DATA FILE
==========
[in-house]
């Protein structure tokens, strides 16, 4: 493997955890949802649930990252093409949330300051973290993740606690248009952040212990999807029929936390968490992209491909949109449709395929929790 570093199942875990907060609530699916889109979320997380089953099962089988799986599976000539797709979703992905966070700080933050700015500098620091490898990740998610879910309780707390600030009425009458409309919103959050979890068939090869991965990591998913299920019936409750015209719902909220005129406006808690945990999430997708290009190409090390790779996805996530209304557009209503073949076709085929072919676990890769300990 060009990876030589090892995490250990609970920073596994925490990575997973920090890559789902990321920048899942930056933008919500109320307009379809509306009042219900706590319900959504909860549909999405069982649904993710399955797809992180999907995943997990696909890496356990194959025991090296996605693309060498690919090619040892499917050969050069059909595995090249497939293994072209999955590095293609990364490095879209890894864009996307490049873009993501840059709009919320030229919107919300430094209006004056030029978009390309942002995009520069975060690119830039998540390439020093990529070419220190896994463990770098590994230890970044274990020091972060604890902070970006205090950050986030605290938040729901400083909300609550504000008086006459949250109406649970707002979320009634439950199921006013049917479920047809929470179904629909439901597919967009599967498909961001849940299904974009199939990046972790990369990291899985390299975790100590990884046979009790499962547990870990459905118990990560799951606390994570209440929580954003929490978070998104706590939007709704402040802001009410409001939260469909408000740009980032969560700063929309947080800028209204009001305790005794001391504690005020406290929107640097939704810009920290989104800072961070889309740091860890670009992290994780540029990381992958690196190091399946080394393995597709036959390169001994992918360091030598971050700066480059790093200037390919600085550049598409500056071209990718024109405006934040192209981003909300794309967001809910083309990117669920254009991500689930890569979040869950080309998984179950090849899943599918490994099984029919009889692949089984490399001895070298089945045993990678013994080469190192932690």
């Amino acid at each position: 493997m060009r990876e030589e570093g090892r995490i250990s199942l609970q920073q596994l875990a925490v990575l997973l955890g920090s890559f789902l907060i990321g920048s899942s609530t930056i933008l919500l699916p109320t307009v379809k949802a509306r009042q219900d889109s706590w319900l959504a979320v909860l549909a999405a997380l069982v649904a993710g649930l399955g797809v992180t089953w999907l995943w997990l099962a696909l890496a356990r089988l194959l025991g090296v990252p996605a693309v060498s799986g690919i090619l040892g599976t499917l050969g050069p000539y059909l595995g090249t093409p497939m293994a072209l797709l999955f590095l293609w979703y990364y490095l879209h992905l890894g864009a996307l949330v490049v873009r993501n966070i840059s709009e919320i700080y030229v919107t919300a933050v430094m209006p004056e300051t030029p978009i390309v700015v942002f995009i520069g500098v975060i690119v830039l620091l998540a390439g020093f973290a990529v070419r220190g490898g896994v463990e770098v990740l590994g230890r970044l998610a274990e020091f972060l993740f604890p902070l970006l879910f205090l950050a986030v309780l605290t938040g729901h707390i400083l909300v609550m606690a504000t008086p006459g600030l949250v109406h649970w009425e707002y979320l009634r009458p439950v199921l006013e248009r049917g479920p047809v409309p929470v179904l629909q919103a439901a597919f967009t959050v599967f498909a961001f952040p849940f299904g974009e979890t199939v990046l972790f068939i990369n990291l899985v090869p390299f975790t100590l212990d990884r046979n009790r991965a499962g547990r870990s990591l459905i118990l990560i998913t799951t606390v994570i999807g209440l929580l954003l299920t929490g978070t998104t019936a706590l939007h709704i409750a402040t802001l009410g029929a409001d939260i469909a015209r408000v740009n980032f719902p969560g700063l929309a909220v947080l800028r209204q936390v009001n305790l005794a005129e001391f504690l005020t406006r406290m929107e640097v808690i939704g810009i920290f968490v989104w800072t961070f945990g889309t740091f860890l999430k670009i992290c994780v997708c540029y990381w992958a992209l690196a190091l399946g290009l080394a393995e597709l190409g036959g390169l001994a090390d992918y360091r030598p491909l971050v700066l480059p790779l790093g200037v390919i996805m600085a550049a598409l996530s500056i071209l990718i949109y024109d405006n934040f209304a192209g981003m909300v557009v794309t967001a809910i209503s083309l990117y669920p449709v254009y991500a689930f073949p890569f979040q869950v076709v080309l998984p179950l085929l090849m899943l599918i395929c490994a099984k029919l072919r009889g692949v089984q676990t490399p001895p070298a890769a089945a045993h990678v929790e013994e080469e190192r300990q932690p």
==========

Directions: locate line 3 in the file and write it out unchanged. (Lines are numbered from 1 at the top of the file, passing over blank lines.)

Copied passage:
């Amino acid at each position: 493997m060009r990876e030589e570093g090892r995490i250990s199942l609970q920073q596994l875990a925490v990575l997973l955890g920090s890559f789902l907060i990321g920048s899942s609530t930056i933008l919500l699916p109320t307009v379809k949802a509306r009042q219900d889109s706590w319900l959504a979320v909860l549909a999405a997380l069982v649904a993710g649930l399955g797809v992180t089953w999907l995943w997990l099962a696909l890496a356990r089988l194959l025991g090296v990252p996605a693309v060498s799986g690919i090619l040892g599976t499917l050969g050069p000539y059909l595995g090249t093409p497939m293994a072209l797709l999955f590095l293609w979703y990364y490095l879209h992905l890894g864009a996307l949330v490049v873009r993501n966070i840059s709009e919320i700080y030229v919107t919300a933050v430094m209006p004056e300051t030029p978009i390309v700015v942002f995009i520069g500098v975060i690119v830039l620091l998540a390439g020093f973290a990529v070419r220190g490898g896994v463990e770098v990740l590994g230890r970044l998610a274990e020091f972060l993740f604890p902070l970006l879910f205090l950050a986030v309780l605290t938040g729901h707390i400083l909300v609550m606690a504000t008086p006459g600030l949250v109406h649970w009425e707002y979320l009634r009458p439950v199921l006013e248009r049917g479920p047809v409309p929470v179904l629909q919103a439901a597919f967009t959050v599967f498909a961001f952040p849940f299904g974009e979890t199939v990046l972790f068939i990369n990291l899985v090869p390299f975790t100590l212990d990884r046979n009790r991965a499962g547990r870990s990591l459905i118990l990560i998913t799951t606390v994570i999807g209440l929580l954003l299920t929490g978070t998104t019936a706590l939007h709704i409750a402040t802001l009410g029929a409001d939260i469909a015209r408000v740009n980032f719902p969560g700063l929309a909220v947080l800028r209204q936390v009001n305790l005794a005129e001391f504690l005020t406006r406290m929107e640097v808690i939704g810009i920290f968490v989104w800072t961070f945990g889309t740091f860890l999430k670009i992290c994780v997708c540029y990381w992958a992209l690196a190091l399946g290009l080394a393995e597709l190409g036959g390169l001994a090390d992918y360091r030598p491909l971050v700066l480059p790779l790093g200037v390919i996805m600085a550049a598409l996530s500056i071209l990718i949109y024109d405006n934040f209304a192209g981003m909300v557009v794309t967001a809910i209503s083309l990117y669920p449709v254009y991500a689930f073949p890569f979040q869950v076709v080309l998984p179950l085929l090849m899943l599918i395929c490994a099984k029919l072919r009889g692949v089984q676990t490399p001895p070298a890769a089945a045993h990678v929790e013994e080469e190192r300990q932690p």